Compressed work schedules aren’t suitable for every employee and business. Here are some drawbacks.
While compressed work schedules offer some great benefits, they can also be challenging to adjust to if you’re used to a standard eight-hour workday. Longer workdays can be more efficient, but without the proper management, they can come at a toll both mentally and physically.
If an employee isn’t used to working a compressed schedule, it can be hard to push through the extended hours while their 9-to-5 co-workers head out for the day. The longer workweeks can drag on and lead to a lack of motivation if the employee doesn’t manage their time right.
For some, the long shifts, lack of supervision and absence of co-workers during certain work hours can make it hard to push through the day, causing them to slack off and be unproductive.
“Some employees … are able to maintain consistently strong work for an entire 10-hour shift, [while] others may check out mentally after hour six or seven, meaning you get fewer useful work hours from them under a compressed schedule,” said Matt Erhard, managing partner at recruiting firm Summit Search Group. “It all comes down to knowing your team, their work style and the type of work they do when you’re deciding whether compressed schedules can work for your team.”
If an employee is overwhelmed and feels the work will never end, they should step back and take a break to reset with some personal time. By not addressing these feelings, employees will exhaust themselves and head toward burnout, severely hindering their work and demeanor.
By finding ways to prepare for this adjustment mentally and maximizing their out-of-office time, employees can avoid burnout and keep the momentum going to maintain a compressed work schedule.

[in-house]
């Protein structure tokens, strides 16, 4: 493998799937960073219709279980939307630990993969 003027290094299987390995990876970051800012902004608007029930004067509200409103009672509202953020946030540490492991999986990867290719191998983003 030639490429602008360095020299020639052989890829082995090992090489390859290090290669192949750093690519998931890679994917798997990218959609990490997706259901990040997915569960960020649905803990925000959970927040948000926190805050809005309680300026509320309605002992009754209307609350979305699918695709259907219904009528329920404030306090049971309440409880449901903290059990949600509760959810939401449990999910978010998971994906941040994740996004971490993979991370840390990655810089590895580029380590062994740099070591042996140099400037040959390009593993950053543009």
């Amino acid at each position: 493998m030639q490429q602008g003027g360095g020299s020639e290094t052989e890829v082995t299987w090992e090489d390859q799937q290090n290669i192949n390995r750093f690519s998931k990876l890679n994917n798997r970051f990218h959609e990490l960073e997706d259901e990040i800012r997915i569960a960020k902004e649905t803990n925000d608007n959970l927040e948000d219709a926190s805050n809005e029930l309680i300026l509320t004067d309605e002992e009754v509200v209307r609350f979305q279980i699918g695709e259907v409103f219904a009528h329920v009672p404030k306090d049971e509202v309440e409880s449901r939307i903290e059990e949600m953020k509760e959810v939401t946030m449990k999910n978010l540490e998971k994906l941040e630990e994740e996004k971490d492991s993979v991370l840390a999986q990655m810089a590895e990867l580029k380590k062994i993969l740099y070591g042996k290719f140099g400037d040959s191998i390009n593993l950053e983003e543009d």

To help employees avoid burnout on a compressed schedule, allow them to set boundaries and schedule breaks into their workday, regardless of how long it is.
Although a compressed schedule can be very beneficial to some, certain employees may find it to be more of an inconvenience. While a compressed schedule gives employees extra personal time and opens up their calendar, it also requires them to work hours that may be inconvenient for coordinating with others.
Scheduling conflicts can often arise when using public transportation, when getting to places such as the bank or DMV that run on strict schedules, or when dropping off or picking up children from school or daycare.
With a compressed workweek, extended hours can cause an employee’s daily availability to be out of sync with other businesses that operate on a 9-to-5 basis. With issues like child care, this could force employees to find alternative solutions, which can mean added expenses.
If you’re considering implementing a compressed work schedule, consider these best practices.
When planning and implementing a compressed work schedule, you need to ask the right questions to avoid issues once an employee’s schedule changes.
You should also consider the customer to ensure this new schedule does not interfere with current business demands, and whether the workload will still be healthy during extended hours. A compressed work schedule may be OK for an overworked employee in the short term, but it could negatively affect them in the long run.